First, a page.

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Math Help - Scalar equation of a plane

  1. #1
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    Scalar equation of a plane

    Find the scalar equation of the plane that is perpendicular to the plane x+2y+4=0, contains the origin, and whose normal makes an angle of 30 with the z-axis.

    attempt:

    d1= (1,2,0)
    P(0,0,0)
    cos(theta)=z/|normal|
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  2. #2
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    Wow . . . what a stupid blunder!

    Sorry, everyone . . .

    Last edited by Soroban; April 13th 2008 at 08:07 AM.
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  3. #3
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    "Its normal vector, (a,b,c), is perpendicular to (1,2,4)"

    Wouldnt it be perpendicular to (1,2,0)? 4 is the D value. thnks.
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  4. #4
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    Quote Originally Posted by Soroban View Post
    Hello, diet.pepsi!

    I thought I had a good approach . . . then I hit a wall.


    [size=3]The general equation of a plane is: . ax + by + cz + d \:=\:0

    Since it contains the origin: . ax + by + cz \:=\:0

    Its normal vector, \vec{n} \,=\,\langle a,b,c\rangle, is perpendicular to \langle1,2,4\rangle

    The normal vector is \langle1,2,{\color{red}0}\rangle


    ...
    I nearly finished this question ... but I couldn't find my mistake.

    I've attached the sketches I made so far.
    Attached Thumbnails Attached Thumbnails Scalar equation of a plane-scalarplane.gif  
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  5. #5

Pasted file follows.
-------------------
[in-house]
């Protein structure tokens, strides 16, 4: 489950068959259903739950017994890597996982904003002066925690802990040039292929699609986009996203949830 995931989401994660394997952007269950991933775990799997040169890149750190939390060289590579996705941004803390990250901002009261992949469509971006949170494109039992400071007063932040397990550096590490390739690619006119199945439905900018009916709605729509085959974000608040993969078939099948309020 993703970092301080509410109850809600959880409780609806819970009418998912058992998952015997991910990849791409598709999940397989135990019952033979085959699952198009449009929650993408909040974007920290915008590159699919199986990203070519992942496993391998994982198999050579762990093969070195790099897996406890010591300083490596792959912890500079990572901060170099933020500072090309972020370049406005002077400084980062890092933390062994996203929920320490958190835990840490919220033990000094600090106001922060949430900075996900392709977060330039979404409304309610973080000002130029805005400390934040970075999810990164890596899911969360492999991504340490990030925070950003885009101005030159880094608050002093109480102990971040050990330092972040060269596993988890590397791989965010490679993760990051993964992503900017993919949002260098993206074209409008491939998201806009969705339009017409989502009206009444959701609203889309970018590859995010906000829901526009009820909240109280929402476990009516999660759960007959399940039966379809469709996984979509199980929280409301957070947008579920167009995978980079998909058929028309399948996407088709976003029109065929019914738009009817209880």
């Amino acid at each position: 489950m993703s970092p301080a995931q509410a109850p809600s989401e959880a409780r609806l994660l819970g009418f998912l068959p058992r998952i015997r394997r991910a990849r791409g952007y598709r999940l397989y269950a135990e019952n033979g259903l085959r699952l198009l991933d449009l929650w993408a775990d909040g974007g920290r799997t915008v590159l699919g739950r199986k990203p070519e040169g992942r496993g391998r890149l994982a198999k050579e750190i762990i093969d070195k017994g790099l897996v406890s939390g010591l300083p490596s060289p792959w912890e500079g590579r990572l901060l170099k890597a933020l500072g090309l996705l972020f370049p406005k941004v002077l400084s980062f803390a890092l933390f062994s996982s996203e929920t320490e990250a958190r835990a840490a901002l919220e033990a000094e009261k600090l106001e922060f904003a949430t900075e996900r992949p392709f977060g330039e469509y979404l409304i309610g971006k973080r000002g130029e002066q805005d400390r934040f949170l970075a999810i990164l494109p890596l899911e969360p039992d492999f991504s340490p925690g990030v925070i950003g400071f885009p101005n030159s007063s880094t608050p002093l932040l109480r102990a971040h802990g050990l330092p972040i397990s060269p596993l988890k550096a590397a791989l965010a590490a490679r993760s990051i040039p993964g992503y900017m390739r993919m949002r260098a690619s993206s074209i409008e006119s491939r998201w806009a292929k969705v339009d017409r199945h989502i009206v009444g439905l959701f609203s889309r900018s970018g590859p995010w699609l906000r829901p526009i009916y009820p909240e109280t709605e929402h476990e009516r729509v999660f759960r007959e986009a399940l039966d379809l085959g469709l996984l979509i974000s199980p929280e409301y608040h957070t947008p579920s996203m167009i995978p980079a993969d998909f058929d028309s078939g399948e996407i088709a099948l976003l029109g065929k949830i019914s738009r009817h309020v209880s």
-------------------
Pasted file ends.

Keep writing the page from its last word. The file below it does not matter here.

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    Hello earboth,

    With what software did you sketch this ?
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  6. #6
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    Quote Originally Posted by diet.pepsi View Post
    Find the scalar equation of the plane that is perpendicular to the plane x+2y+4=0, contains the origin, and whose normal makes an angle of 30 with the z-axis.

    attempt:

    d1= (1,2,0)
    P(0,0,0)
    cos(theta)=z/|normal|
    As I assume Soroban tried to attempt this problem algebraically. I've choosen a completely different way to do this question:

    1. From the equation of the plane p_1 you know that the normal vector is \overrightarrow{n_1} = (1,2,0) . That means p_1 is perpendicular to the x-y-plane.

    2. I looked for a line which lies simultaneously in p_1 and the x-y-plane and took the line which connects the intersection points of p_1 and the x-axis and p_1 and the y-axis. The intersection points are A(-4,0,0) and B(0,-2,0).

    3. I took the line \vec r= t \cdot (1,2,0) as a kind of axis. I then "tilted" the x-y-plane (which is perpendicular to p_1!) about this "axis" by 30 to get p_2. If I tilt the x-y-plane by 30 then the normal vector of p_2 and the z-axis include an angle of 30.

    4. I took the vector \overrightarrow{AB} =(-4,2,0) and rotated it by 30 to get the vector \vec b = \left(-4,2,\sqrt{\frac{20}3}\right) (By the way: You probably have noticed that there must exist a second vector \vec b ' if you rotate the x-y-plane in the opposite direction)

    5. Now I know 2 vectors which span the plane p_2. Since p_2 has to contain the origin the parametric equation of p_2 is:

    p_2: \vec r = s \cdot (1,2,0) + t \cdot \left(-4,2,\sqrt{\frac{20}3}\right) ....... or ....... p_2: \left\{\begin{array}{lcr}x&=&s-4t \\ y&=&2s+2t \\ z&=&\sqrt{\frac{20}3} \cdot t \end{array}\right.

    6. The cross product of the 2 direction vectors which span p_2 is the normal vector of p_2:

    (1,2,0) \times \left(-4,2,\sqrt{\frac{20}3}\right) = \left(\frac43 \cdot \sqrt{15}\ ,\ -\frac23 \cdot \sqrt{15}\ ,\ 10 \right)

    And therefore the scalar equation of p_2 is:

    \boxed{\frac43 \cdot \sqrt{15} \cdot x - \frac23 \cdot \sqrt{15} \cdot y + 10 \cdot z = 0}

    7. I finally used derive 6.0 to draw the 2 planes and the normal vector. This program is able to rotate the 3-D-graphs about an axis. I took 2 screenshots to show how the planes and the normal are placed.
    Last edited by earboth; April 13th 2008 at 10:50 PM.
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